Students 'fire up' in training
FIRE crackles as it winds its way through the dry bushland south-west of Warwick.
Every movement of the burn off, as well as any change in weather conditions, is closely monitored by about 20 sets of watchful eyes.
Yesterday, a group of 14 Warwick State High School students, along with half a dozen members from Queensland Fire and Rescue Service (QFRS), performed a regulatory burn-off in the hills behind the Warwick Archery Club.
As well as performing a vital task ahead of a worrisome bushfire season, the students were also assessed as part of their 17-week program for their Certificate II in Public Safety (fire fighting operations).
QFRS mitigation and education officer for south-west Paul Storrs was one of the assessors.
He said conditions were in their favour, with not even a gentle breeze threatening to turn things sour.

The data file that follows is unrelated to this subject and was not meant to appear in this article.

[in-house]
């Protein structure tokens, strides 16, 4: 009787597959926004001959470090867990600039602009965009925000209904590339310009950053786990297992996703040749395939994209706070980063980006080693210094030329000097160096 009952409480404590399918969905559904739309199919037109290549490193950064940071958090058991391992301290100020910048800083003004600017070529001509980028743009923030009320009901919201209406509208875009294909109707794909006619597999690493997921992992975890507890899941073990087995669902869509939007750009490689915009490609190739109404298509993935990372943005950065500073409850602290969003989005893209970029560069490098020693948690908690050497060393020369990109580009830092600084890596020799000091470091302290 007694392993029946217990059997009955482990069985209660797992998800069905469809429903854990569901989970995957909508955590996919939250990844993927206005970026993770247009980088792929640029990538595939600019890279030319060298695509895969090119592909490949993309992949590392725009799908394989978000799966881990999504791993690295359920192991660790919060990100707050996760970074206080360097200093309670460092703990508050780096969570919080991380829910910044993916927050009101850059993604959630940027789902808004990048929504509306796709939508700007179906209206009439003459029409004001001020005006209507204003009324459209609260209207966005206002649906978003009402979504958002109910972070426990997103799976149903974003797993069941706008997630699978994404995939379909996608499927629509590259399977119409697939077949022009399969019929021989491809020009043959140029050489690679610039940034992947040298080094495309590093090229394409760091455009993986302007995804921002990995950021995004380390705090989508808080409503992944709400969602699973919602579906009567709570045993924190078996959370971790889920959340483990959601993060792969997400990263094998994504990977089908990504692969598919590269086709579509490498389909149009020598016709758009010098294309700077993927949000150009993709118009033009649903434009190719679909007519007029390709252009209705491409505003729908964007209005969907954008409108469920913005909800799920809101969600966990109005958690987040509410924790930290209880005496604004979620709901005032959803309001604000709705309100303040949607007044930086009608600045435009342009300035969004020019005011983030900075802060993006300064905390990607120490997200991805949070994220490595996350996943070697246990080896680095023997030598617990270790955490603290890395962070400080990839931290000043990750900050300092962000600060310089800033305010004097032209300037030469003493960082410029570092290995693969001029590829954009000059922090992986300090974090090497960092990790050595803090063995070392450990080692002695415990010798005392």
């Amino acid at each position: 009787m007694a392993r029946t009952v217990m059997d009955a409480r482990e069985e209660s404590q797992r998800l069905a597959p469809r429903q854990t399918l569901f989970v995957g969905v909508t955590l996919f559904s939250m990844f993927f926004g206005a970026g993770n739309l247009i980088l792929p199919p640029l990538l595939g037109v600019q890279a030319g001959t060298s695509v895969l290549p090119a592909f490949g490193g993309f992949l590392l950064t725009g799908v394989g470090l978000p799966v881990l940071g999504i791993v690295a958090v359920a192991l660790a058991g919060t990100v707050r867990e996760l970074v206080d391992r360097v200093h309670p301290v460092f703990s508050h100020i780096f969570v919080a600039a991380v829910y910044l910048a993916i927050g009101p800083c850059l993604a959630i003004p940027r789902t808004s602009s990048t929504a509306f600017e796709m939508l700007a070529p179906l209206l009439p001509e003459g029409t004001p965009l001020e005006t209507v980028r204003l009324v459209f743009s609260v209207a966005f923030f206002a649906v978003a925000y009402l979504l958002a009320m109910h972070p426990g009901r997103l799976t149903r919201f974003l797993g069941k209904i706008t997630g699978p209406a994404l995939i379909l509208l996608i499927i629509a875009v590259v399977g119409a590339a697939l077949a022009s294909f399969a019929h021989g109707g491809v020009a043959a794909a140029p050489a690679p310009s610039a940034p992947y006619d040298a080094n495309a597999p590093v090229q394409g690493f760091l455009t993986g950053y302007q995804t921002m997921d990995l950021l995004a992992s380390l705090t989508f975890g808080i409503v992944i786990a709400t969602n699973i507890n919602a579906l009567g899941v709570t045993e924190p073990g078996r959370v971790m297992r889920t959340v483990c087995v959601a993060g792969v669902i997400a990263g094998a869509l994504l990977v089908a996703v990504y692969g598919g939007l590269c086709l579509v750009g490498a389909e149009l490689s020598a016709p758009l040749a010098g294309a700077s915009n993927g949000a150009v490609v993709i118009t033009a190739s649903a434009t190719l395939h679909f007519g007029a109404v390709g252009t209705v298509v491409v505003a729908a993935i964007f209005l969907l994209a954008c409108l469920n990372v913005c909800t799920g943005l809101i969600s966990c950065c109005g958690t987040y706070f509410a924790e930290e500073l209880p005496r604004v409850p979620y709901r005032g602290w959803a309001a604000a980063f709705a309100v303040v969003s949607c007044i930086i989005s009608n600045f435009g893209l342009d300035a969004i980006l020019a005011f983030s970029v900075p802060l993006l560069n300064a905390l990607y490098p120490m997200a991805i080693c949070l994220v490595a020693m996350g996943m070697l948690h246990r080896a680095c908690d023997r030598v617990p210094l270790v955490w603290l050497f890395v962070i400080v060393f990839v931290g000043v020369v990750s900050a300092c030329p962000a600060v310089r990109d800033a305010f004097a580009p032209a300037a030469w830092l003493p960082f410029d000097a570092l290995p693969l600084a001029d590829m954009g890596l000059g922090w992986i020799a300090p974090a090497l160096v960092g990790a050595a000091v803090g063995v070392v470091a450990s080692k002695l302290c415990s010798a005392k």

"This is the first live fire for most of the group," he said.
"They've done a lot of training for this though and while they're prepared, I would imagine some of them would be anxious about being assessed."
The group began the 32 hectare burn-off at the highest point, which Mr Storrs said was for a number of reasons.
"Fire burns slower when it moves from top to bottom," he said.
"It also has less intensity, which means it's better for the surrounding environment."
Students Joe Manwaring and Katelyn Hill said they were "pretty excited" about their first burn.
"I'm feeling pretty confident about it - we've had a bit of training," Katelyn said.
It wasn't the first for Nicole Christensen, who had done it with the brigade for a previous training day.
The students have about seven weeks until they finish their program, which is a joint initiative between QFRS and Warwick State High School.